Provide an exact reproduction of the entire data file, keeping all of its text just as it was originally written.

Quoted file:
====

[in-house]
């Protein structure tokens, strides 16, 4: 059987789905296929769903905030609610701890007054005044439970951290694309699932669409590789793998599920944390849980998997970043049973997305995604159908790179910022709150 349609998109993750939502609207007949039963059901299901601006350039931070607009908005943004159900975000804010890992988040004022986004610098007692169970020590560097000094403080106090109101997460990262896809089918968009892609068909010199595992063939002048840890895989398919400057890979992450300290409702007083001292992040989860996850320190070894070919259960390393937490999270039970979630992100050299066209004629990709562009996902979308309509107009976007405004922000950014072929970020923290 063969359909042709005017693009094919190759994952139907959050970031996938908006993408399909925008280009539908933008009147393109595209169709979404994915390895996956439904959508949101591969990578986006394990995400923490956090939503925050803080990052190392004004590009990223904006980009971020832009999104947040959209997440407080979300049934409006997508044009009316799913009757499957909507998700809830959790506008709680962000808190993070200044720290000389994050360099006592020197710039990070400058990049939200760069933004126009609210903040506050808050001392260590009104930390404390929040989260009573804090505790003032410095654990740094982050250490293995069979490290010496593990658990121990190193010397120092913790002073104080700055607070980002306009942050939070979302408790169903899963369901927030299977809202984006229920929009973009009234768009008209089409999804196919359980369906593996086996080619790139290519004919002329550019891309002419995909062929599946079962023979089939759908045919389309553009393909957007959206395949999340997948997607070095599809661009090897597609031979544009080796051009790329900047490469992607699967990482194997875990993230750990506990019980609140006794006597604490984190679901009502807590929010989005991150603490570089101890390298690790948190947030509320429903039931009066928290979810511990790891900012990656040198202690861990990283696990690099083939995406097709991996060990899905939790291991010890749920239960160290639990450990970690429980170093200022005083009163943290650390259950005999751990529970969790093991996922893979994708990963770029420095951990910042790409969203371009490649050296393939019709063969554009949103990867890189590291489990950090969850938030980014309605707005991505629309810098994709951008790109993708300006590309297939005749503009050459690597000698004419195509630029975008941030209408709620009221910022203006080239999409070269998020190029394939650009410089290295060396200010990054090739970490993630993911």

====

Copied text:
[in-house]
């Protein structure tokens, strides 16, 4: 059987789905296929769903905030609610701890007054005044439970951290694309699932669409590789793998599920944390849980998997970043049973997305995604159908790179910022709150 349609998109993750939502609207007949039963059901299901601006350039931070607009908005943004159900975000804010890992988040004022986004610098007692169970020590560097000094403080106090109101997460990262896809089918968009892609068909010199595992063939002048840890895989398919400057890979992450300290409702007083001292992040989860996850320190070894070919259960390393937490999270039970979630992100050299066209004629990709562009996902979308309509107009976007405004922000950014072929970020923290 063969359909042709005017693009094919190759994952139907959050970031996938908006993408399909925008280009539908933008009147393109595209169709979404994915390895996956439904959508949101591969990578986006394990995400923490956090939503925050803080990052190392004004590009990223904006980009971020832009999104947040959209997440407080979300049934409006997508044009009316799913009757499957909507998700809830959790506008709680962000808190993070200044720290000389994050360099006592020197710039990070400058990049939200760069933004126009609210903040506050808050001392260590009104930390404390929040989260009573804090505790003032410095654990740094982050250490293995069979490290010496593990658990121990190193010397120092913790002073104080700055607070980002306009942050939070979302408790169903899963369901927030299977809202984006229920929009973009009234768009008209089409999804196919359980369906593996086996080619790139290519004919002329550019891309002419995909062929599946079962023979089939759908045919389309553009393909957007959206395949999340997948997607070095599809661009090897597609031979544009080796051009790329900047490469992607699967990482194997875990993230750990506990019980609140006794006597604490984190679901009502807590929010989005991150603490570089101890390298690790948190947030509320429903039931009066928290979810511990790891900012990656040198202690861990990283696990690099083939995406097709991996060990899905939790291991010890749920239960160290639990450990970690429980170093200022005083009163943290650390259950005999751990529970969790093991996922893979994708990963770029420095951990910042790409969203371009490649050296393939019709063969554009949103990867890189590291489990950090969850938030980014309605707005991505629309810098994709951008790109993708300006590309297939005749503009050459690597000698004419195509630029975008941030209408709620009221910022203006080239999409070269998020190029394939650009410089290295060396200010990054090739970490993630993911």